How to Choose an Isotype Control
What are isotype controls?
Isotype controls are antibodies with no antigen specificity which are used in immunochemical experiments to control for non-specific interactions between antibodies and the sample. They are most commonly used in flow cytometry and immunohistochemistry experiments where they are particularly useful due to the often high background staining levels. Background staining can be caused by many factors including:
- Binding of antibodies to Fc receptors on target cells. For example some antibodies (e.g. mouse IgG2a) bind to Fc receptors on human leukocytes independently of the primary antibody – antigen interaction.
- Cellular autofluorescence. Some cells and cellular structures contain either proteins or chemicals which naturally fluoresce and this can lead to background staining.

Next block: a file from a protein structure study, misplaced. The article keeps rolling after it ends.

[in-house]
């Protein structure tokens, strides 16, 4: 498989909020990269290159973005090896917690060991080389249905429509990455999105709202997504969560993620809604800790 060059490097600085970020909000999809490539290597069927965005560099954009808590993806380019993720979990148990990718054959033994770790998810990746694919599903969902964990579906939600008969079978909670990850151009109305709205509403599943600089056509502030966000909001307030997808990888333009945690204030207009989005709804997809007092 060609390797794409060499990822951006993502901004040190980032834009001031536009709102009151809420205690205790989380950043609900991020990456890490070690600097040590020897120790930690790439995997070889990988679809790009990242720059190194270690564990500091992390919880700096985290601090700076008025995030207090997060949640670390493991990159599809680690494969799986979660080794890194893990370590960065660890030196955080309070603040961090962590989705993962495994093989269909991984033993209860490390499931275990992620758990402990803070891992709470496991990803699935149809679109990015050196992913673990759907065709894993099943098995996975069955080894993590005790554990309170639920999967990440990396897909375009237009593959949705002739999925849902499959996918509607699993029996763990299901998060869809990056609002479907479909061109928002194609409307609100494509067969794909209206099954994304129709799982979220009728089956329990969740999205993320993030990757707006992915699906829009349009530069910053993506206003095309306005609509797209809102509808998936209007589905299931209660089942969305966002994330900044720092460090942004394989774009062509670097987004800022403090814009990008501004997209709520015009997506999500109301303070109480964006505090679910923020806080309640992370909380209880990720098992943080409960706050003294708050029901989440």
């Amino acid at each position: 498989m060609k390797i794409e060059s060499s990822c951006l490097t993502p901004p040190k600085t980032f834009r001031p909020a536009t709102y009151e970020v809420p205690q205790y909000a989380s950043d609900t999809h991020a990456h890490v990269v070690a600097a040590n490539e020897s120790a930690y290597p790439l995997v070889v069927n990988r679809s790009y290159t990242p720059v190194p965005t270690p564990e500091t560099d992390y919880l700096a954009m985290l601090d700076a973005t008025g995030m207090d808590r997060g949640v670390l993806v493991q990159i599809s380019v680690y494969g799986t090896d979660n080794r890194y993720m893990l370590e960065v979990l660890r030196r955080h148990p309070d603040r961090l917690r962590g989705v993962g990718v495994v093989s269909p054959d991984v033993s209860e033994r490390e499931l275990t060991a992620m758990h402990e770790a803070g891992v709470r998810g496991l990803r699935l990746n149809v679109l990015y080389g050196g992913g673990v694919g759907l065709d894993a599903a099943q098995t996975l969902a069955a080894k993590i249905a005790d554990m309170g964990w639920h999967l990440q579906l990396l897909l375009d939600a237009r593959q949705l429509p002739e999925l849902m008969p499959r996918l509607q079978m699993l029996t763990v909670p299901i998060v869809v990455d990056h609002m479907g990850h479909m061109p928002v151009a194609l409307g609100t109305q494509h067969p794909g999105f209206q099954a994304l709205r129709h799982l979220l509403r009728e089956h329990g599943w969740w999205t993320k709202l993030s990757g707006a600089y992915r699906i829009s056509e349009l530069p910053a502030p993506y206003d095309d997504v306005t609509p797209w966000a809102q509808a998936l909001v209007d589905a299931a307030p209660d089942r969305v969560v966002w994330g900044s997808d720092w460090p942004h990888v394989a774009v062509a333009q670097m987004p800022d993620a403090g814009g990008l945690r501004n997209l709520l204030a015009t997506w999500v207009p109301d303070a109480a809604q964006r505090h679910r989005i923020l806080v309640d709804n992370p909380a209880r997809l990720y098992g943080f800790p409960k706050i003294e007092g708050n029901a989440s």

- Non-specific antibody interactions. The primary antibody may bind to non-intended targets meaning that the isotype control can be key in determining if this has occurred.
Choosing an isotype control
When choosing an isotype control it is important to keep in mind:
- The host species should be the same as that of the primary antibody
- The isotype (e.g. IgG2a, IgG1) should be the same as the primary antibody
- The isotype control should have the same modifications as the primary antibody (e.g. if the primary is biotinylated so should the isotype control).
Using an isotype control
When isotype controls are included in an experiment they should always be used at the same concentration as the primary and following an identical protocol (see our protocols for IHC and ICC). Ideally the isotype control should generate minimal staining, indicating that there is minimal background staining. However this does not prove that the primary antibody is binding specifically!